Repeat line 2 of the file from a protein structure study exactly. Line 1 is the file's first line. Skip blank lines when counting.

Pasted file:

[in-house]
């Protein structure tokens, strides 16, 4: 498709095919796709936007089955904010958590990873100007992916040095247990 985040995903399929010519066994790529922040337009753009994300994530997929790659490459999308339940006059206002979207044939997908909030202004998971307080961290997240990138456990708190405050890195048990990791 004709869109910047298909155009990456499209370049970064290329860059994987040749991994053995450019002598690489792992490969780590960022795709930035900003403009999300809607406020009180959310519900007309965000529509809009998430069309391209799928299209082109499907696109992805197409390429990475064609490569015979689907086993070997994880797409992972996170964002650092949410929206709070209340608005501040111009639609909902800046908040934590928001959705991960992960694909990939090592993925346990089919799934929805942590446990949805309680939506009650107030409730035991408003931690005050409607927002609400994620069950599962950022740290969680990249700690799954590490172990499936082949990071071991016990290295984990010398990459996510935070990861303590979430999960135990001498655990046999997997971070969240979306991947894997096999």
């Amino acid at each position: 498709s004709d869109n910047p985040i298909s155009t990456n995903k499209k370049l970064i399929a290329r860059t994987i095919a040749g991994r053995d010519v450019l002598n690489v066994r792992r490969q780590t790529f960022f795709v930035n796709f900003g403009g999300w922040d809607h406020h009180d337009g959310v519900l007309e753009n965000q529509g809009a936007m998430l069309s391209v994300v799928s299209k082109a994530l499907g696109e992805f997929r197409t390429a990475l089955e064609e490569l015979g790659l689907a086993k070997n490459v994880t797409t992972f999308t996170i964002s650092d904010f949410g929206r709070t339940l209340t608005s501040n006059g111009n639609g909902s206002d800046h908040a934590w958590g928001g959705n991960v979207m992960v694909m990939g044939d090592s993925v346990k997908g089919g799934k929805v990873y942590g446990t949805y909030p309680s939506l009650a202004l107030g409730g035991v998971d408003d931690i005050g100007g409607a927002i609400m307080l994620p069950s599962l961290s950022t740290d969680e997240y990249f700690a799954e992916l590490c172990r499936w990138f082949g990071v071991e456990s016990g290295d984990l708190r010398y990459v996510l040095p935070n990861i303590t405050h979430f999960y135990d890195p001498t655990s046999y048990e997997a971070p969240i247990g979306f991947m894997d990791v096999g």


């Protein structure tokens, strides 16, 4: 498709095919796709936007089955904010958590990873100007992916040095247990 985040995903399929010519066994790529922040337009753009994300994530997929790659490459999308339940006059206002979207044939997908909030202004998971307080961290997240990138456990708190405050890195048990990791 004709869109910047298909155009990456499209370049970064290329860059994987040749991994053995450019002598690489792992490969780590960022795709930035900003403009999300809607406020009180959310519900007309965000529509809009998430069309391209799928299209082109499907696109992805197409390429990475064609490569015979689907086993070997994880797409992972996170964002650092949410929206709070209340608005501040111009639609909902800046908040934590928001959705991960992960694909990939090592993925346990089919799934929805942590446990949805309680939506009650107030409730035991408003931690005050409607927002609400994620069950599962950022740290969680990249700690799954590490172990499936082949990071071991016990290295984990010398990459996510935070990861303590979430999960135990001498655990046999997997971070969240979306991947894997096999």